From Breast Health to Breast Play: The care, keeping, and pleasuring of boobs

Were you obsessed with The Care and Keeping of You as a kid? Think of this series as an updated, adult version, specifically focused on breast health, play, and pleasure!

You already learned all about your cervix. In honor of Breast Cancer Awareness month, we’re talking all about boobs, from how to take care of your breast health with self-exams & mammograms to finding the perfect-for-you bra to breast pain home remedies, ways to spice up breast play, and so much more.

Breast Health, Part 1: Your Breasts and Your Period

Is it me or does my breast size increase—then decrease—throughout the month?

It’s not you – it’s your hormones!

According to the National Institutes of Health, “Premenstrual breast tenderness and swelling probably occur to some degree in nearly all [menstruating humans.” Symptoms are usually worst during childbearing years. Using hormonal birth control might the symptoms less severe—but you aren’t imagining it if you still feel them.

A breast size increase, dull, heavy pain, and/or breast tenderness are most common in the second half of your cycle, after ovulation but before your period. If that sounds like you, keep reading for breast pain home remedies! This fullness is due to increases in estrogen, which peaks just before you ovulate and causes the breast ducts to grow. Some people’s breast size increases so much that it’s more comfortable for them to wear a different size bra during the week before their period. Keep reading for our favorite bra brands too.

Leading up to and during your period, you may notice that your breasts are lumpy. This is due to progesterone levels which peak about one week after ovulation. This increased progesterone causes your milk glands to grow, giving breasts a “dense, bumpy, ‘cobblestone’ feel to the fingers” that’s usually felt more in the outer areas near the armpit.

After your period, as your hormones are at their lowest level, it may fee like your breasts have pulled a disappearing act! Around ovulation, they begin to perk up again (which can add to that overall sexpot, flirty feeling!)—and the cycle continues.

My boobs get sore midway through my cycle. Are there breast pain home remedies I can try?

Here are a few science-backed ways to ease breast pain:

  1. Experiment with different bras. Some people find a softcup or sports bra provides the most relief. Others prefer a molded cups. And others prefer to go braless. Try out each to see what works best for you.
  2. Try breast massage. The idea of touching your breasts might be like the last thing you want to do. But fellow sexuality coach, Amanda Testa recommends it and our founder Kait swears by it. Here’s how:
    • Using the palm of your hand, glide down the outside of your breast then up the inside. Do this for 3-5 minutes, starting super gently and increasing pressure as it feels comfortable.
    • Take it up a notch by using this essential oil to help balance your hormones. You can diffuse it in the room during your massage or mix it with oil to use for the massage itself.
    • Bonus tip: For a super intimate experience, your partner can help you with this breast pain home remedy. Just be sure to set boundaries beforehand if you don’t want it to progress into other sexy times.
  3. Use hot or cold packs. Like the bras, this breast pain home remedy requires some experimenting. Try both to see which works best for you. As always, make sure there is cloth between the source of heat or cold and your skin.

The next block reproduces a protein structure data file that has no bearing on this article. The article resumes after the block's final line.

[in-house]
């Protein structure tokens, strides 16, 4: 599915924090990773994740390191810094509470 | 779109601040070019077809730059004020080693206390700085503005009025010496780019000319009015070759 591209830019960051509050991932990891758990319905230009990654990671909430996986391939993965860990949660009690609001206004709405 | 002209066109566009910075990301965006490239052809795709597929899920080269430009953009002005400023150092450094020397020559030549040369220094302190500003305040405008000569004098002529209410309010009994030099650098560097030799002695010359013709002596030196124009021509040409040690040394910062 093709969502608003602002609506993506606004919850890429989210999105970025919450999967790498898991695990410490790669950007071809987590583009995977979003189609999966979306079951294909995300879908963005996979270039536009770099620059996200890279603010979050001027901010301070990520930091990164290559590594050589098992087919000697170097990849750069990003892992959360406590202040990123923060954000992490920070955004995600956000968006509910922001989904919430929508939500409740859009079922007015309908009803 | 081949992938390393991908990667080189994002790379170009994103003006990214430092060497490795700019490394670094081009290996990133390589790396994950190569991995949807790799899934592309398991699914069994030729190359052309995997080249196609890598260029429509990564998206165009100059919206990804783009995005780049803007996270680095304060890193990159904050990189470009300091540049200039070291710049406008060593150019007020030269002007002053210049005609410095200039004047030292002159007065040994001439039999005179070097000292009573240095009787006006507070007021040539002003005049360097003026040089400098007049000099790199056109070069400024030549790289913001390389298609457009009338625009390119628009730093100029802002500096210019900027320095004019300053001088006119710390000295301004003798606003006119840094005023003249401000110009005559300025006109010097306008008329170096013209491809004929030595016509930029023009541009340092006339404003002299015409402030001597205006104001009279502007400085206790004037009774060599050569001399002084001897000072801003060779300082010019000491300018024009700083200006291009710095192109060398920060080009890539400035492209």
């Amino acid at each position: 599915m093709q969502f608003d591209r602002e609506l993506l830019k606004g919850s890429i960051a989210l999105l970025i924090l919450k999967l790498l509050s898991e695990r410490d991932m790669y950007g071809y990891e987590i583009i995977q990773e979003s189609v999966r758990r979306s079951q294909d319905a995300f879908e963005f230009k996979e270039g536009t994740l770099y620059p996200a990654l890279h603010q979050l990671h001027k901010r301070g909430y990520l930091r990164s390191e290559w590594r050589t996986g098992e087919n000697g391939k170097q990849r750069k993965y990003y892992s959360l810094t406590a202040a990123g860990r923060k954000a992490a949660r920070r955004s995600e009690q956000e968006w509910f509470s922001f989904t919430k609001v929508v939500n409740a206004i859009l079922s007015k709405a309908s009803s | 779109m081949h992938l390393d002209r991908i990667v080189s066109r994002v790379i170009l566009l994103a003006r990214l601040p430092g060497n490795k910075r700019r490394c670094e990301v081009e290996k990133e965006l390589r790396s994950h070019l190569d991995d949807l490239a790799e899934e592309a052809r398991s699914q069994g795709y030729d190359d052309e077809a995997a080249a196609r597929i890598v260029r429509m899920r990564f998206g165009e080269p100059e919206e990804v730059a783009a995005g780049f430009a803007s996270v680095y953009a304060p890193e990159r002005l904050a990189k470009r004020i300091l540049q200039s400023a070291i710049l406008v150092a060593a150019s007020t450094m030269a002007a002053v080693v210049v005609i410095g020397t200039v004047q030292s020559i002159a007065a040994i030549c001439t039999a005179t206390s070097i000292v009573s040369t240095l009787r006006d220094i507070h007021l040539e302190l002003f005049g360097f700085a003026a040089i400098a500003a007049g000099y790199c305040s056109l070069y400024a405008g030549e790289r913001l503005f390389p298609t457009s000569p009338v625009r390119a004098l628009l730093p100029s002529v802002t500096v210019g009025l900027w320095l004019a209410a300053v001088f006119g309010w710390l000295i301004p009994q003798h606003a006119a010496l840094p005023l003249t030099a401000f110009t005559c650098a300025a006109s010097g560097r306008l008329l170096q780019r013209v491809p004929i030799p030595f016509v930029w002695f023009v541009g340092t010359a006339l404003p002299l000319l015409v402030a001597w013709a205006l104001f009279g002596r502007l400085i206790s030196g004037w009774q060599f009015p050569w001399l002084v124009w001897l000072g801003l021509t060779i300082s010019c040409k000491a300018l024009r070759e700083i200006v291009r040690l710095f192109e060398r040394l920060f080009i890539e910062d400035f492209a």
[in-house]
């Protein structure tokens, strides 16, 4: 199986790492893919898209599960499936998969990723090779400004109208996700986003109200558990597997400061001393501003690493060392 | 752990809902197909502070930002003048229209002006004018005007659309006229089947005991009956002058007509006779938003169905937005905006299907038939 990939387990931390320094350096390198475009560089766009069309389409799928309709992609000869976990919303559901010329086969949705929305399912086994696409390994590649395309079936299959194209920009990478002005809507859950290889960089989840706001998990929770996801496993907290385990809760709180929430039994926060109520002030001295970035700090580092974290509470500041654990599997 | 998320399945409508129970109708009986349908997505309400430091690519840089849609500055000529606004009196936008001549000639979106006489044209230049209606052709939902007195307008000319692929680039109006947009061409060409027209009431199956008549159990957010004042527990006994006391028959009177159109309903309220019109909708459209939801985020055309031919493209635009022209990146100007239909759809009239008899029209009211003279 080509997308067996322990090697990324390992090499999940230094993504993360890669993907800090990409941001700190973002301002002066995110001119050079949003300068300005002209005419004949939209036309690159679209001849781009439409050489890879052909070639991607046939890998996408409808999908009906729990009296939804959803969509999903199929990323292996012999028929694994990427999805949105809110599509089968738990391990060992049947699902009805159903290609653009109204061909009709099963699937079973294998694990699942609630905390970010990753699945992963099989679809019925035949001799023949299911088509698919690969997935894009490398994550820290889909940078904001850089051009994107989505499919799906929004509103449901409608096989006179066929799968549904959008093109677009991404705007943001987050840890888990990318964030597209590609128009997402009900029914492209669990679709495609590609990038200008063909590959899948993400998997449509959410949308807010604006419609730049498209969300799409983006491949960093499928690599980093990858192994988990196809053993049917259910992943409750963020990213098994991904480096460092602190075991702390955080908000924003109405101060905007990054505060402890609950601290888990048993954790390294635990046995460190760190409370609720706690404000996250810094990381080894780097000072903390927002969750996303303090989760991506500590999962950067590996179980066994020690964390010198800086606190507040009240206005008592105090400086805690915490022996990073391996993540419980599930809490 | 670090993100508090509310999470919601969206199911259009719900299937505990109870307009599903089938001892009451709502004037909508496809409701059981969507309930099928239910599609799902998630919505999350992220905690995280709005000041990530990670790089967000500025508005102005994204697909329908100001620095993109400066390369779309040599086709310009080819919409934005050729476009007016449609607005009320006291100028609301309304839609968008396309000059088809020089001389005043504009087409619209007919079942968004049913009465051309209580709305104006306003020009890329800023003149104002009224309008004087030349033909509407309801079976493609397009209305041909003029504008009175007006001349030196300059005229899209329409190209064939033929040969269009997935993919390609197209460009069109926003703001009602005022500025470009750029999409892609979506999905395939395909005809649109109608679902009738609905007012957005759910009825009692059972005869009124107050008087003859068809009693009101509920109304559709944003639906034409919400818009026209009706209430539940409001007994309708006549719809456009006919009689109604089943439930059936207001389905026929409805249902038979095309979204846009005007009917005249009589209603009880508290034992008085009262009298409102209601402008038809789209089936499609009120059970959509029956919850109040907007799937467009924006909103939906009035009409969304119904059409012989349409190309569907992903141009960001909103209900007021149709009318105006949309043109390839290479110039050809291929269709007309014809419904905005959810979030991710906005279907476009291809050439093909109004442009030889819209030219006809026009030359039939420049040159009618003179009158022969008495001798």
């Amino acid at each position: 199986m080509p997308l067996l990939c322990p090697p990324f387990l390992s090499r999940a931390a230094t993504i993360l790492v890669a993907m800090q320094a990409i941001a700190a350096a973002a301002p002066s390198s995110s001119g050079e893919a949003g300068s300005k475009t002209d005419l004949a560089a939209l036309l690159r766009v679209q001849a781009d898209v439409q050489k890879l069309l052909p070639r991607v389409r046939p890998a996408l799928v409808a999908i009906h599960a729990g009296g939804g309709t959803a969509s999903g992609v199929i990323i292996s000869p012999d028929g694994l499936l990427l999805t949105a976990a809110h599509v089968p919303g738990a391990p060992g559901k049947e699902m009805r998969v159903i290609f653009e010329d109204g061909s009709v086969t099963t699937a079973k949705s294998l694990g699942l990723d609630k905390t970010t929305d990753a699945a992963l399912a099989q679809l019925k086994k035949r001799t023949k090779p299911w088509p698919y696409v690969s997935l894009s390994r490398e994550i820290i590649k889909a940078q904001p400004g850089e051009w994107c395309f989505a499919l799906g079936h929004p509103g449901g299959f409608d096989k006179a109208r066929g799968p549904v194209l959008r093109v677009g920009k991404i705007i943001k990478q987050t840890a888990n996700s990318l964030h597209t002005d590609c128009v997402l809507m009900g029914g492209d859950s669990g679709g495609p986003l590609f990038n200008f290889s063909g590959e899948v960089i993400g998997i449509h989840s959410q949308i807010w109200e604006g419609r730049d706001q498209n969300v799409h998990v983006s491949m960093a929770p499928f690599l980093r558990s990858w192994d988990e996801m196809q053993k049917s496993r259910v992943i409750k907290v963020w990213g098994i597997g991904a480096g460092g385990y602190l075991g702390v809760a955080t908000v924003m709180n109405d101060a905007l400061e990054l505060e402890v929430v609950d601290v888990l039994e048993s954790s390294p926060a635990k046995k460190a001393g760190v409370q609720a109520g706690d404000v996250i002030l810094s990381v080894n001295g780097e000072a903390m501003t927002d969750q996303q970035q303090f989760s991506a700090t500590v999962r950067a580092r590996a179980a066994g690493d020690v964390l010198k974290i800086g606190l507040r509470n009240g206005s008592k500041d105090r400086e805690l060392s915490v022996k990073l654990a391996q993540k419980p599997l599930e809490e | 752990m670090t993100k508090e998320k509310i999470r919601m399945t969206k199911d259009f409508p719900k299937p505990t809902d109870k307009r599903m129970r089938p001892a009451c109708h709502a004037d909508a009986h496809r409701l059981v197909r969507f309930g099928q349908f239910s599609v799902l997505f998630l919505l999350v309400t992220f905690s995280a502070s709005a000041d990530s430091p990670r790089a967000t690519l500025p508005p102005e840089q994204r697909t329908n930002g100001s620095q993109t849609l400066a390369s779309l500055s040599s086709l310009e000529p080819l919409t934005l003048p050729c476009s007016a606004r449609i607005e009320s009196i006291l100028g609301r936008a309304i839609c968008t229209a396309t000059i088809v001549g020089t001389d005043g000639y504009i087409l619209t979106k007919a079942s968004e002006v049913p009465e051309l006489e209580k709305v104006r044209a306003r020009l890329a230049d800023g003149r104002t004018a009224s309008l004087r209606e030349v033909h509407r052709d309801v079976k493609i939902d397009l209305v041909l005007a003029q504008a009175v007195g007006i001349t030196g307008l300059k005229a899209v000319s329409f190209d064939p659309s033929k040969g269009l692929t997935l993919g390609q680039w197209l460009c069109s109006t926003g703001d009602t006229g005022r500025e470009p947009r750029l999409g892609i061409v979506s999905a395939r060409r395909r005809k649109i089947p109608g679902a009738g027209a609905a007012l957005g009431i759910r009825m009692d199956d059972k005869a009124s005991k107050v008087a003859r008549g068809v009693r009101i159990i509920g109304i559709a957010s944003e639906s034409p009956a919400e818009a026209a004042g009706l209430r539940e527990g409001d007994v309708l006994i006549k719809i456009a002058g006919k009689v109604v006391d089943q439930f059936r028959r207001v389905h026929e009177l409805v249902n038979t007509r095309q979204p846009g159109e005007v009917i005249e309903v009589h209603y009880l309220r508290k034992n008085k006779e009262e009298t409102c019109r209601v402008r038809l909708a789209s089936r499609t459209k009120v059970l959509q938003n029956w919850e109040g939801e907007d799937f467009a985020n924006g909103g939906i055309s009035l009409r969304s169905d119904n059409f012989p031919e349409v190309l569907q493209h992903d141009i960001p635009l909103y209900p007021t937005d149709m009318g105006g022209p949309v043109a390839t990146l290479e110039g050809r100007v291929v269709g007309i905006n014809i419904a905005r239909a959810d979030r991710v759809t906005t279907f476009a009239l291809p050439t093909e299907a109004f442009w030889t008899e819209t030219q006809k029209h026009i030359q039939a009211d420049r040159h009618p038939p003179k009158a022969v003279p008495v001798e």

4. Try ginger tea. Ginger is a known anti-inflammatory. Its also gentler on your stomach that pain medications, if that’s a concern for you. According to the Arthritis Foundation, simmering one to two teaspoons in boiling water can provide soothing relief.
  5. Take pain meds.

Breast Health, Part 2: Taking Care of Your Tatas

What do I need to know about Screening for and preventing breast cancer?

  1. Do monthly self-exams. The more you touch your breasts, the better you’ll know what’s normal changes and what’s not. That’s why monthly self exams are so important. Try to do it at the same time each month. Here’s how to do one.
    • Start by looking at your breasts in a mirror with your arms relaxed by your side. Look for any changes in size, shape, or color, any swelling or dimpling, or any changes in the nipples. Do the same visual exam with your arms lifted above your head and with your hands pressing into your hips to flex your chest muscles.
    • Next, lay with a pillow under one shoulder and that arm behind your head. Use the opposite hand, move the pads of your fingers around your breast gently in small circular motions covering the entire breast area and armpit. Feel for any lump, thickening, or hardened knots. Repeat on the opposite side.
    • Lastly, while in the shower, use the pads of your fingers to move around your each breast in a circular pattern from the outside to the center, checking the entire breast and armpit area. Feel for any lump, thickening, or hardened knot.
    • Need a visual? This visual from sexuality educator and breast cancer survivor Ericka Hart is the best damn example we’ve ever seen. And you should definitely read the caption.
  2. See your sexual & reproductive healthcare provider regularly. That means going in for a yearly “Well Woman visit” to get a clinical breast exam, pelvic exam, and any other screenings you might need (like a Pap smear).
  3. Get the right screenings. Here are the most updated breast cancer screening guidelines from Memorial-Sloane Kettering. These are for people with an average breast cancer risk. If you have dense breasts, a family history of breast and/or ovarian cancer, or have had abnormal test results, these guidelines may be different.
    • If you are between 25 and 40: in addition to doing monthly self exams, have an annual clinical breast exam.
    • If you are over 40: you should have an annual mammogram in addition to the annual clinical breast exam. If your breasts are dense, your provider may recommend an ultrasound instead.
    • Not sure where to get a screening? The CDC maintains a map of low and no cost options. Planned Parenthood also offers them.

Keeping of Your Boobs

How to find bras that actually fit

Did you know most people are wearing the wrong bra size? Not only can this increase breast tenderness and pain, it also doesn’t do a damn things for helping you feel confident. Kimmay Caldwell is a lingerie expert slash boob whisperer. Here are a few of her best bra fit tips.